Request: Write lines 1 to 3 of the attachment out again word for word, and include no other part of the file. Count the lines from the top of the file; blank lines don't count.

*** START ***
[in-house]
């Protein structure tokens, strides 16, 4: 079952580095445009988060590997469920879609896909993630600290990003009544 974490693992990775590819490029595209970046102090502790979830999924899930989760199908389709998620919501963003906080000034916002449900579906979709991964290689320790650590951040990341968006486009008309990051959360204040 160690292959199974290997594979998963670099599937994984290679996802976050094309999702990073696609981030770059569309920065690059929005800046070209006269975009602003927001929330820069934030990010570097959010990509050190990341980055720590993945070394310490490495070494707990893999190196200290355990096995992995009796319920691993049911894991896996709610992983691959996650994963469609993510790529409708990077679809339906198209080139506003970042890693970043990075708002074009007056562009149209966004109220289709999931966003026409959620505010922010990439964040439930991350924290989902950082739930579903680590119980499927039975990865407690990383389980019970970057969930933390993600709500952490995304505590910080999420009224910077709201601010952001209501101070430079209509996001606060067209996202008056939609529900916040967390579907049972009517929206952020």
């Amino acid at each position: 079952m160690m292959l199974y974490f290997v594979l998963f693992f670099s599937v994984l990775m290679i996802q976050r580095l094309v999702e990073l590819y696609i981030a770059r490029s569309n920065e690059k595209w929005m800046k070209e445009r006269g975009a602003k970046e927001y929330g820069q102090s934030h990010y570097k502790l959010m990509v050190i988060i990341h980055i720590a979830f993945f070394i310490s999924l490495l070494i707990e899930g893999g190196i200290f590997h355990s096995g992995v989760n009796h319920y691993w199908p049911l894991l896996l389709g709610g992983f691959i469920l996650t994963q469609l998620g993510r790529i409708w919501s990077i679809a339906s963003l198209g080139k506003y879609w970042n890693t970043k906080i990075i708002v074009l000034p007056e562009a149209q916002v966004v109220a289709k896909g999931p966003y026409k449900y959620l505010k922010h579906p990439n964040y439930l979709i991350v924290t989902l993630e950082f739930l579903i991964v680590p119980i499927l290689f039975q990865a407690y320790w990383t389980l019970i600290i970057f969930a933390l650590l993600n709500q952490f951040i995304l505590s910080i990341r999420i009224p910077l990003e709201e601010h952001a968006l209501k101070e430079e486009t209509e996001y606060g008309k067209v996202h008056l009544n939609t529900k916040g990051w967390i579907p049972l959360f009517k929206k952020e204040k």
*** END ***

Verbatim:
[in-house]
């Protein structure tokens, strides 16, 4: 079952580095445009988060590997469920879609896909993630600290990003009544 974490693992990775590819490029595209970046102090502790979830999924899930989760199908389709998620919501963003906080000034916002449900579906979709991964290689320790650590951040990341968006486009008309990051959360204040 160690292959199974290997594979998963670099599937994984290679996802976050094309999702990073696609981030770059569309920065690059929005800046070209006269975009602003927001929330820069934030990010570097959010990509050190990341980055720590993945070394310490490495070494707990893999190196200290355990096995992995009796319920691993049911894991896996709610992983691959996650994963469609993510790529409708990077679809339906198209080139506003970042890693970043990075708002074009007056562009149209966004109220289709999931966003026409959620505010922010990439964040439930991350924290989902950082739930579903680590119980499927039975990865407690990383389980019970970057969930933390993600709500952490995304505590910080999420009224910077709201601010952001209501101070430079209509996001606060067209996202008056939609529900916040967390579907049972009517929206952020």
């Amino acid at each position: 079952m160690m292959l199974y974490f290997v594979l998963f693992f670099s599937v994984l990775m290679i996802q976050r580095l094309v999702e990073l590819y696609i981030a770059r490029s569309n920065e690059k595209w929005m800046k070209e445009r006269g975009a602003k970046e927001y929330g820069q102090s934030h990010y570097k502790l959010m990509v050190i988060i990341h980055i720590a979830f993945f070394i310490s999924l490495l070494i707990e899930g893999g190196i200290f590997h355990s096995g992995v989760n009796h319920y691993w199908p049911l894991l896996l389709g709610g992983f691959i469920l996650t994963q469609l998620g993510r790529i409708w919501s990077i679809a339906s963003l198209g080139k506003y879609w970042n890693t970043k906080i990075i708002v074009l000034p007056e562009a149209q916002v966004v109220a289709k896909g999931p966003y026409k449900y959620l505010k922010h579906p990439n964040y439930l979709i991350v924290t989902l993630e950082f739930l579903i991964v680590p119980i499927l290689f039975q990865a407690y320790w990383t389980l019970i600290i970057f969930a933390l650590l993600n709500q952490f951040i995304l505590s910080i990341r999420i009224p910077l990003e709201e601010h952001a968006l209501k101070e430079e486009t209509e996001y606060g008309k067209v996202h008056l009544n939609t529900k916040g990051w967390i579907p049972l959360f009517k929206k952020e204040k």